War of the Rebellion: Serial 021 Page 0459 Chapter XXVII. CORRESPONDENCE, ETC.-UNION.

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February 23, authority you to call upon me for aid in case of emergency, the Department of Key West has been broken up and placed under command of Major-General Hunter, commanding Department of the South, extending to PEnsacola. I have already (on yesterday) sent one regiment ot Brigadier-General Arnold, commanding Western District, Department of the South, on his request that his position was dangerous and expecting an attack. I therefore do not feel justified or authorized to send any more troops for my command, and particularly out of the department, without adhered form Major-General Hunter. The rations asked for will be sent you as far as it can be done consistently with my duty as commander of this district.

I am, general, very respectfully, your obedient servant,

J. M. BRANNAN,

Brigadier-General, Commanding.

[Inclosure H.]

Confederate Army Orders.

[Telegraph form Richmond, Va., to General Lovell, May 2, 1862.]

The following dispatch was sent to you on the 25th ultimo.

A. T. BELDSONE,

Assistant Secretary of War.

It has been detachment to burn all cotton and tobacco, whether foreign or our own, to prevent it from falling into the hands of the enemy.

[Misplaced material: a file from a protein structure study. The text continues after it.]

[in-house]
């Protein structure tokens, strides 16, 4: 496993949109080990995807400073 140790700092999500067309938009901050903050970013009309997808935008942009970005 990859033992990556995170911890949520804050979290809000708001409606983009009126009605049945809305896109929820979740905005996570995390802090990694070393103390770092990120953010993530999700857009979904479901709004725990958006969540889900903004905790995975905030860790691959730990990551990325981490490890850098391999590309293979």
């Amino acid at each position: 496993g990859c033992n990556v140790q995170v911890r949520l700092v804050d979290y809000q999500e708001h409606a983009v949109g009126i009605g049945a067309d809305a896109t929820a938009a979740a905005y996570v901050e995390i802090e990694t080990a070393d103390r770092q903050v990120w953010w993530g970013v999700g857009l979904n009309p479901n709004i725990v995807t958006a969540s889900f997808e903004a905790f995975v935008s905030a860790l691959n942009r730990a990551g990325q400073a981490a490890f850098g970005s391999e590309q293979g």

You will therefore destroy it all if necessary to prevent them from getting it.

G. W. RANDOLPH,

Secretary of War.

GENERAL ORDERS,

HDQRS. DEPARTMENT No. 1. C. S. A., No. 17.

Camp Moore, La., May 3, 1862.

The enemy, by an overwhelming naval force, having succeeded in passing the defenses and gaining possession of the city of New Orleans, are jubilant in the bast that the struggle which a gallant people are making from a bondage to which death would be preferable is rapidly closely in disgrace humiliation to the South. They claim that, the great valley of the West being opened, the remotest commercial interest of the civilized world will have cause to side with the in the iron-handed controversy which they are now waging upon us, for the reason that cotton will now flow from every tributary of the Mississippi to seek a market under their protection in the posts of Europe; for without that staple they know full well that a brief period will put an end to their attempt to conquer the South . It is with the people to decide this question for themselves. If you are resolved the e free; if you are worthy of the heroic blood that has come down to you thorough hallowed generations; if you have fixed your undimmed eye upon the brightness that speaks out before you and your children, and are determined to shake away forever and ever all political association with the vandal horde that now gather like a pestilence about your fair country, now, now, my fellow-citizens, is the time to strike! One sparkling, living tough of fire in manly action for one hour upon each cotton plantation, and the eternal seal of Southern independence is fired and fixed in the great heart of the world.

It needs no argument to show that with the destruction of negro property the cotton and sugar lands of the South would be worthless,